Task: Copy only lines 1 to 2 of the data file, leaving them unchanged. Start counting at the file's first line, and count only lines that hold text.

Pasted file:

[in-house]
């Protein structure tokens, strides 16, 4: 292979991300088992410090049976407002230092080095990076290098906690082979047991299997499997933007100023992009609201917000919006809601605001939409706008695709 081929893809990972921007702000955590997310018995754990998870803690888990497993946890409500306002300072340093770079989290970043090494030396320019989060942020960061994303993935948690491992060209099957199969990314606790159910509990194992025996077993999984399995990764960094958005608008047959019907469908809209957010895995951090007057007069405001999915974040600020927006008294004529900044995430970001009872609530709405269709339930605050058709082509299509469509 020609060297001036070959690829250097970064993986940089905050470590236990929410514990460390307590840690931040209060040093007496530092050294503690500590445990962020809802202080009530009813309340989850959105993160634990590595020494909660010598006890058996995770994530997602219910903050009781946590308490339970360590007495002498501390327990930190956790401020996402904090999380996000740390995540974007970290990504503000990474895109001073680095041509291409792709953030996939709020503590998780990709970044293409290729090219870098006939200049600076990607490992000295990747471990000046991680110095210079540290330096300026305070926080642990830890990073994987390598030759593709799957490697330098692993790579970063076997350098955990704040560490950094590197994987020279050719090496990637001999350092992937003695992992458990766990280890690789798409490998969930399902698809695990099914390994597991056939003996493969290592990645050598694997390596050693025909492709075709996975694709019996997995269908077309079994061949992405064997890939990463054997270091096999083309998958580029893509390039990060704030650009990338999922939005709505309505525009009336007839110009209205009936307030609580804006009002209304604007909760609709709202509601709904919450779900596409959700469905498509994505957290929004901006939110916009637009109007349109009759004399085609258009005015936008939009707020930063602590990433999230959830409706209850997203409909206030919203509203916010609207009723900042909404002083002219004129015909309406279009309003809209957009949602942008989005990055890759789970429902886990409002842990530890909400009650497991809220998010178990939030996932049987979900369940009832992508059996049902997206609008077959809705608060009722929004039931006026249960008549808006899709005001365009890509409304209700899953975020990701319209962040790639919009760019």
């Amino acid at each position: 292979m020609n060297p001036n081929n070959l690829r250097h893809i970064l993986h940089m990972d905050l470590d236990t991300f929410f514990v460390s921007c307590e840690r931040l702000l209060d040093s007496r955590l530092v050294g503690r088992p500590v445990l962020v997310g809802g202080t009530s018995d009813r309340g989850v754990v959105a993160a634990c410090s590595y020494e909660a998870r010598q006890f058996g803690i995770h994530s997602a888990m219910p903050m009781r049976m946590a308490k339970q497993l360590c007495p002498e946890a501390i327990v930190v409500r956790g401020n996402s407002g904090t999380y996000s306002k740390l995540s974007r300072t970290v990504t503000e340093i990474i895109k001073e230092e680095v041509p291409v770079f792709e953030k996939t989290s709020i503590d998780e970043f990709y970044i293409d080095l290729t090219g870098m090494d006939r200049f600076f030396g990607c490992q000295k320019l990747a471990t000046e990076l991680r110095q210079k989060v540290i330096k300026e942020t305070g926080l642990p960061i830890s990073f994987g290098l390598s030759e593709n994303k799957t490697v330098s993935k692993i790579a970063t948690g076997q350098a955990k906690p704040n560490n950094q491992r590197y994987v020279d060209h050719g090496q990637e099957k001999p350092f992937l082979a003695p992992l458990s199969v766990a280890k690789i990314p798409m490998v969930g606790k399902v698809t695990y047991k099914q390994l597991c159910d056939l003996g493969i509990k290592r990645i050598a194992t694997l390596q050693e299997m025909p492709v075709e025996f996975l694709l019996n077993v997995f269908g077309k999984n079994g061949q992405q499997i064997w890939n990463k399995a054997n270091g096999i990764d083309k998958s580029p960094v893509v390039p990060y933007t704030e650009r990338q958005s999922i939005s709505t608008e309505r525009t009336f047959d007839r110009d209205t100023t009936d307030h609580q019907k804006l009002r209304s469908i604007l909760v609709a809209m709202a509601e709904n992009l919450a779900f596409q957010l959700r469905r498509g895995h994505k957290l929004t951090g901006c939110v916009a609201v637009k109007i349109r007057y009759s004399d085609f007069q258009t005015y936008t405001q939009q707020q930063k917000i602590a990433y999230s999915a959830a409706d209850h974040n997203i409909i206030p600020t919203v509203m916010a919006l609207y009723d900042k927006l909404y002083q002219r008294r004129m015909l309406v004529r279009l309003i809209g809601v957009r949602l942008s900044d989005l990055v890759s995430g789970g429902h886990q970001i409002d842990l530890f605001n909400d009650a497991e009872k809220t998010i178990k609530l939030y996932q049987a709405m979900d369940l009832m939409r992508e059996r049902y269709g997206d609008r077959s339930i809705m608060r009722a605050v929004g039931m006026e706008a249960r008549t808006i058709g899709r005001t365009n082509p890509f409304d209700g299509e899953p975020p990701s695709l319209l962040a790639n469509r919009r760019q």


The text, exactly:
[in-house]
């Protein structure tokens, strides 16, 4: 292979991300088992410090049976407002230092080095990076290098906690082979047991299997499997933007100023992009609201917000919006809601605001939409706008695709 081929893809990972921007702000955590997310018995754990998870803690888990497993946890409500306002300072340093770079989290970043090494030396320019989060942020960061994303993935948690491992060209099957199969990314606790159910509990194992025996077993999984399995990764960094958005608008047959019907469908809209957010895995951090007057007069405001999915974040600020927006008294004529900044995430970001009872609530709405269709339930605050058709082509299509469509 020609060297001036070959690829250097970064993986940089905050470590236990929410514990460390307590840690931040209060040093007496530092050294503690500590445990962020809802202080009530009813309340989850959105993160634990590595020494909660010598006890058996995770994530997602219910903050009781946590308490339970360590007495002498501390327990930190956790401020996402904090999380996000740390995540974007970290990504503000990474895109001073680095041509291409792709953030996939709020503590998780990709970044293409290729090219870098006939200049600076990607490992000295990747471990000046991680110095210079540290330096300026305070926080642990830890990073994987390598030759593709799957490697330098692993790579970063076997350098955990704040560490950094590197994987020279050719090496990637001999350092992937003695992992458990766990280890690789798409490998969930399902698809695990099914390994597991056939003996493969290592990645050598694997390596050693025909492709075709996975694709019996997995269908077309079994061949992405064997890939990463054997270091096999083309998958580029893509390039990060704030650009990338999922939005709505309505525009009336007839110009209205009936307030609580804006009002209304604007909760609709709202509601709904919450779900596409959700469905498509994505957290929004901006939110916009637009109007349109009759004399085609258009005015936008939009707020930063602590990433999230959830409706209850997203409909206030919203509203916010609207009723900042909404002083002219004129015909309406279009309003809209957009949602942008989005990055890759789970429902886990409002842990530890909400009650497991809220998010178990939030996932049987979900369940009832992508059996049902997206609008077959809705608060009722929004039931006026249960008549808006899709005001365009890509409304209700899953975020990701319209962040790639919009760019």